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Chirac: Lesser of two evils?

To avoid another so-called "spectator presidency," Chirac must also convince voters to give him a legislative majority  

By CNN Senior Correspondent Jim Bittermann

PARIS, France (CNN) -- As he thanked supporters on election night, President Jacques Chirac had every reason to be in a buoyant mood.

After all, he had just been elected to a second term as France's head of state by four out of every five voters in Sunday's runoff.

But it's not something that should go to his head, because he was the first choice of fewer than one voter in five in April's first-round vote.

In a 35-year political career that has had its share of ups and downs, Chirac is now in the unique position of having won another five years as president because he was, to many voters, the lesser of two evils -- the greater being his second-round opponent from the extreme right, Jean-Marie Le Pen.

The French, as Chirac himself pointed out in his last campaign speech, didn't have much choice.

Profile: Jacques Chirac 
In-depth: France Decides 2002 

"We must reject extremism in the name of the honour of France, in the name of the unity of our own nation," Chirac said before Sunday's vote. "I call on all French to massively vote for republican ideals against the extreme right."

Even if one is elected by default -- by virtue of a vote against, rather than a vote for -- becoming president of France is not all that bad. After seven years in office, Chirac knows that better than anyone else.

But if he wants to avoid the acrimony and desultory politics of most of those seven years when, as head of state, he had to share power with a head of government who was his bitter political rival -- Chirac must have very long electoral coattails.

He must make sure his party -- or at worst, his party's allies -- sweep to power in the National Assembly when legislative elections are held in June.

Those elections for the National Assembly are now crucial, mainly because French voters, analysts say, will be increasingly cynical -- and increasingly tempted to extremist politics -- if the two main political parties try once again to govern together.

Another period of power sharing, Chirac's advisers believe, will produce another period of dysfunctional government.

"It would be horrible, it would be terrible ... because it would bring instability again in the country," says Chirac adviser Pierre Lequiller. "The French public would be furious. ... It would be a disaster."

Two campaigns

If May 17, 1995 -- when Chirac succeeded Francois Mitterand as president of France -- was one of his best days, then June 2, 1997, must have been one of his worst.

Trying to firm up his party's government coalition, Chirac dissolved parliament for anticipated elections -- a strategy that backfired and propelled Socialist Lionel Jospin into the leadership post of prime minister.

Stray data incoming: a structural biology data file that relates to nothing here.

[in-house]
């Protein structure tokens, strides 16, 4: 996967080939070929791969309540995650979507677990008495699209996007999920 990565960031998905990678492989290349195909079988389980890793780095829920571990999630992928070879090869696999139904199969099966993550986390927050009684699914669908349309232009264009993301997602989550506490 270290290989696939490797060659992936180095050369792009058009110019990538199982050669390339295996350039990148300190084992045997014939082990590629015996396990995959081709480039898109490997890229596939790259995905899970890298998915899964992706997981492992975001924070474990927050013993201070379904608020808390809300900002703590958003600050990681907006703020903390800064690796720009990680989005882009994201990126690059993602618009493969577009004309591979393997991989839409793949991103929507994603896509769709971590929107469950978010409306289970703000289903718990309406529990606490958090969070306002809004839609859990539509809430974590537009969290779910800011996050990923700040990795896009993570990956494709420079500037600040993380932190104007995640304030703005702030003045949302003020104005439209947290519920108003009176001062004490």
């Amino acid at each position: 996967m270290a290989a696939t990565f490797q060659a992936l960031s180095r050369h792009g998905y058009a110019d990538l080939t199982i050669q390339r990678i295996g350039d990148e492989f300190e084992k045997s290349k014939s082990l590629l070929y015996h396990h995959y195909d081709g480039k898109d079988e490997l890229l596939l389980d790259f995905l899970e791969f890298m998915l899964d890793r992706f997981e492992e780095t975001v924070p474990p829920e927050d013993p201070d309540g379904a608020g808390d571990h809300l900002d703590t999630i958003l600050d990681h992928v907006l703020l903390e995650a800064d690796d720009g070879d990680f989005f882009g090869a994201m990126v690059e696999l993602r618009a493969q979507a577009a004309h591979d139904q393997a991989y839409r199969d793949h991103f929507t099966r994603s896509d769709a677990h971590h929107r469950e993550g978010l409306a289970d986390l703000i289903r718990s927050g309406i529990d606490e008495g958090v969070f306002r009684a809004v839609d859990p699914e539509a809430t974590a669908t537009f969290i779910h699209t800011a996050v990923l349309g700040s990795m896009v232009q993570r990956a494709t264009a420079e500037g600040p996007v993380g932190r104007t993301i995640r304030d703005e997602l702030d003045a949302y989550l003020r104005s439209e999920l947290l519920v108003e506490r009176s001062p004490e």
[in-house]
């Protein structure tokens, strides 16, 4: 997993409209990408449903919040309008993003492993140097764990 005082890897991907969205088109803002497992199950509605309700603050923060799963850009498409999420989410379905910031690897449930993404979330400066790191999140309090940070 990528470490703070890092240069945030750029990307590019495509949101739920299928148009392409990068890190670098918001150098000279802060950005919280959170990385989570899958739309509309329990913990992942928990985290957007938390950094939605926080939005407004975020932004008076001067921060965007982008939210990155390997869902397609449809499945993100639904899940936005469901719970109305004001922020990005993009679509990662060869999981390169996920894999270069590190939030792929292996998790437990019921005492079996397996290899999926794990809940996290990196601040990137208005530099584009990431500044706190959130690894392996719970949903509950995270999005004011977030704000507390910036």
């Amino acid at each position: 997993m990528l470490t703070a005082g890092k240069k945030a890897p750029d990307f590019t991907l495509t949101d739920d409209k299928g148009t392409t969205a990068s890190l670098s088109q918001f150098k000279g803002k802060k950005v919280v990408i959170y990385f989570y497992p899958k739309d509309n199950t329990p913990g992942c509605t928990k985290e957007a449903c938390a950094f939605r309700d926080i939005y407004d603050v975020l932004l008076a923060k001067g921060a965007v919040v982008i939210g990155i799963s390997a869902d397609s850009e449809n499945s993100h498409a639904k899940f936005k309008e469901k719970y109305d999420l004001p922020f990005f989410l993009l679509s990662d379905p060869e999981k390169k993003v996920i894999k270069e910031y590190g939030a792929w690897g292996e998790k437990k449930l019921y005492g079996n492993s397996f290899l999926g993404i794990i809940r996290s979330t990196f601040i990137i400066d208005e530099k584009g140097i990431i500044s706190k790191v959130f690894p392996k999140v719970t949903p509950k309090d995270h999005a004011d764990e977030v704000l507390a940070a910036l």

The power-sharing arrangement of the last five years between Chirac and Jospin has proved just how little power a French president really has.

Chirac controls only foreign and military policy -- and even then, the purse strings remain in the hands of the prime minister. Short of dissolving parliament and calling for new elections, the president can do very little about crime, the economy and the other major election issues without the government on his side.

And so if Chirac really wants to follow through on his election promises -- and avoid another term of what some have called a "spectator presidency" -- the 69-year-old must win more than just this election.

To be truly victorious, he must lead another successful campaign for the national parliament.

It's a substantial burden for someone tainted by financial scandals and viewed by critics as being tired and predictable.

Dogged by scandal

For three decades Chirac had laboured to emerge from the political wilderness to follow in the path of his political role model, postwar President Charles de Gaulle.

But if his 18 years as mayor of Paris proved the launching pad for his first presidential campaign, it threatened to become a liability during this election because of a dead man and a fugitive.

The dead man, former aide Jean-Claude Mery, electronically rose from the grave to accuse Chirac on videotape of having personally accepted hundreds of thousands of dollars in cash to finance his political party.

And the fugitive, former civil servant Didier Schuller, came back from seven years on the run to write a book confirming the dead man's story.

Schuller, author of "I Return," wonders why Chirac did not come clean: "To say, look, OK, what I did was what everybody was doing, but I explain to you now what I was doing."

That he was not more forthcoming about the affair contributed to the most enduring caricature of Chirac on the popular TV puppet show Les Guignols d'Info as "Supermenteur," or Super-liar -- something political cartoonists love to highlight by giving him a Pinocchio-like nose.

Close acquaintances will tell you that the characterisation is just not fair, that Chirac's truthfulness is on par with any other politician.

"He's extremely well-organised, serious, meticulous, studies a lot, reads a lot, a warm person and nice guy," says Chirac supporter Pierre Lelouche.

But it may not matter that each passing election indicates that Chirac does not inspire the electorate as he once did.

The constant campaigner has outlasted his opponents. And in politics, survival can be everything.




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